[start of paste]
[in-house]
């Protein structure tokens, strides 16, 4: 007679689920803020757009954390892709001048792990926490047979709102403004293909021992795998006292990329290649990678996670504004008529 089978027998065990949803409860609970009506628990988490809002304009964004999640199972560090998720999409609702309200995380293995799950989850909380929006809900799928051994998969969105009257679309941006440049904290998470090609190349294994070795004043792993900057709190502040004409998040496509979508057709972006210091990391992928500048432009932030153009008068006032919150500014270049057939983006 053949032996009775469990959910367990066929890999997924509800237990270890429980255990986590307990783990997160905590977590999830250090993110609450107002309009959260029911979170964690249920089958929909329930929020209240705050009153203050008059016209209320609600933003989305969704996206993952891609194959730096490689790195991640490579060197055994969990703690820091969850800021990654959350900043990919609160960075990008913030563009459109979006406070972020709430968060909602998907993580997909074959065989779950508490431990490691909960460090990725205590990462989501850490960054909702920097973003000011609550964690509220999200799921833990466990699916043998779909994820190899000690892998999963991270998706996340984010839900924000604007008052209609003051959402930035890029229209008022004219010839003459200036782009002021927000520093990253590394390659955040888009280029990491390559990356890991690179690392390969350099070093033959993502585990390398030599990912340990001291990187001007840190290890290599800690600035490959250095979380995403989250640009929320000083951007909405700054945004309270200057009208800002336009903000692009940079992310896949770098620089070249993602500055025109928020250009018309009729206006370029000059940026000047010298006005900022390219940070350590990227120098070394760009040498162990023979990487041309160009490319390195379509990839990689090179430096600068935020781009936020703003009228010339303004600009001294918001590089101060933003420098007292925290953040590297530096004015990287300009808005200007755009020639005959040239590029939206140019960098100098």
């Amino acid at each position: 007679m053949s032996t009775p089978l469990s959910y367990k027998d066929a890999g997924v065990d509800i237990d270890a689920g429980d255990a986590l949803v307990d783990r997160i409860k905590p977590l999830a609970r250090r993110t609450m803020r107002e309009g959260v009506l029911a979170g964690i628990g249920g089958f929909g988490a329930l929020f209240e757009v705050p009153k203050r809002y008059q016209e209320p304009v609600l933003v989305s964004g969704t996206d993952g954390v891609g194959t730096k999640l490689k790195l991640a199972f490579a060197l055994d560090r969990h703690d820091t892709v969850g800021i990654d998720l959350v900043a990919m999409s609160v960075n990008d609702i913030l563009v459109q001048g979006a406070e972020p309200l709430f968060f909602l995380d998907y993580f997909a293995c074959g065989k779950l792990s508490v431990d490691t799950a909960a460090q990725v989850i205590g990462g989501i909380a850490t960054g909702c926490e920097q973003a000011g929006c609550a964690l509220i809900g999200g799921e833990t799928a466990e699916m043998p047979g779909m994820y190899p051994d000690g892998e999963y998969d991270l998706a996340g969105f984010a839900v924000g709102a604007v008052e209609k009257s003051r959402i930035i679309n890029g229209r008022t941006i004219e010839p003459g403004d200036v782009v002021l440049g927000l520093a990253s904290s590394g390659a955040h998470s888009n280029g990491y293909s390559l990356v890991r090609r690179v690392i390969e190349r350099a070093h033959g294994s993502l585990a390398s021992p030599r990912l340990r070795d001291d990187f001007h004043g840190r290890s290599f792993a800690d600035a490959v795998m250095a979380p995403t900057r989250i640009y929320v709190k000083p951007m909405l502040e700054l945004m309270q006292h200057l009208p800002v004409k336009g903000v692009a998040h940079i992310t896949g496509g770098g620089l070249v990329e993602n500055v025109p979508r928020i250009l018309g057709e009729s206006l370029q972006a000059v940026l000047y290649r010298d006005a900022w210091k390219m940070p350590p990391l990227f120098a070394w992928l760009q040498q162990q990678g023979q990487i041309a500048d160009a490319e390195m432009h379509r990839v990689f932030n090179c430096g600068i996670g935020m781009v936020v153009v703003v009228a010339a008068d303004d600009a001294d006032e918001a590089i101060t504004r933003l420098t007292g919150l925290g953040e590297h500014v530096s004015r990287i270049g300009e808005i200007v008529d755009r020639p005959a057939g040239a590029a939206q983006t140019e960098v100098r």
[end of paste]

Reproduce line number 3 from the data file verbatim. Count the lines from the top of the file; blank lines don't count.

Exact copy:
């Amino acid at each position: 007679m053949s032996t009775p089978l469990s959910y367990k027998d066929a890999g997924v065990d509800i237990d270890a689920g429980d255990a986590l949803v307990d783990r997160i409860k905590p977590l999830a609970r250090r993110t609450m803020r107002e309009g959260v009506l029911a979170g964690i628990g249920g089958f929909g988490a329930l929020f209240e757009v705050p009153k203050r809002y008059q016209e209320p304009v609600l933003v989305s964004g969704t996206d993952g954390v891609g194959t730096k999640l490689k790195l991640a199972f490579a060197l055994d560090r969990h703690d820091t892709v969850g800021i990654d998720l959350v900043a990919m999409s609160v960075n990008d609702i913030l563009v459109q001048g979006a406070e972020p309200l709430f968060f909602l995380d998907y993580f997909a293995c074959g065989k779950l792990s508490v431990d490691t799950a909960a460090q990725v989850i205590g990462g989501i909380a850490t960054g909702c926490e920097q973003a000011g929006c609550a964690l509220i809900g999200g799921e833990t799928a466990e699916m043998p047979g779909m994820y190899p051994d000690g892998e999963y998969d991270l998706a996340g969105f984010a839900v924000g709102a604007v008052e209609k009257s003051r959402i930035i679309n890029g229209r008022t941006i004219e010839p003459g403004d200036v782009v002021l440049g927000l520093a990253s904290s590394g390659a955040h998470s888009n280029g990491y293909s390559l990356v890991r090609r690179v690392i390969e190349r350099a070093h033959g294994s993502l585990a390398s021992p030599r990912l340990r070795d001291d990187f001007h004043g840190r290890s290599f792993a800690d600035a490959v795998m250095a979380p995403t900057r989250i640009y929320v709190k000083p951007m909405l502040e700054l945004m309270q006292h200057l009208p800002v004409k336009g903000v692009a998040h940079i992310t896949g496509g770098g620089l070249v990329e993602n500055v025109p979508r928020i250009l018309g057709e009729s206006l370029q972006a000059v940026l000047y290649r010298d006005a900022w210091k390219m940070p350590p990391l990227f120098a070394w992928l760009q040498q162990q990678g023979q990487i041309a500048d160009a490319e390195m432009h379509r990839v990689f932030n090179c430096g600068i996670g935020m781009v936020v153009v703003v009228a010339a008068d303004d600009a001294d006032e918001a590089i101060t504004r933003l420098t007292g919150l925290g953040e590297h500014v530096s004015r990287i270049g300009e808005i200007v008529d755009r020639p005959a057939g040239a590029a939206q983006t140019e960098v100098r």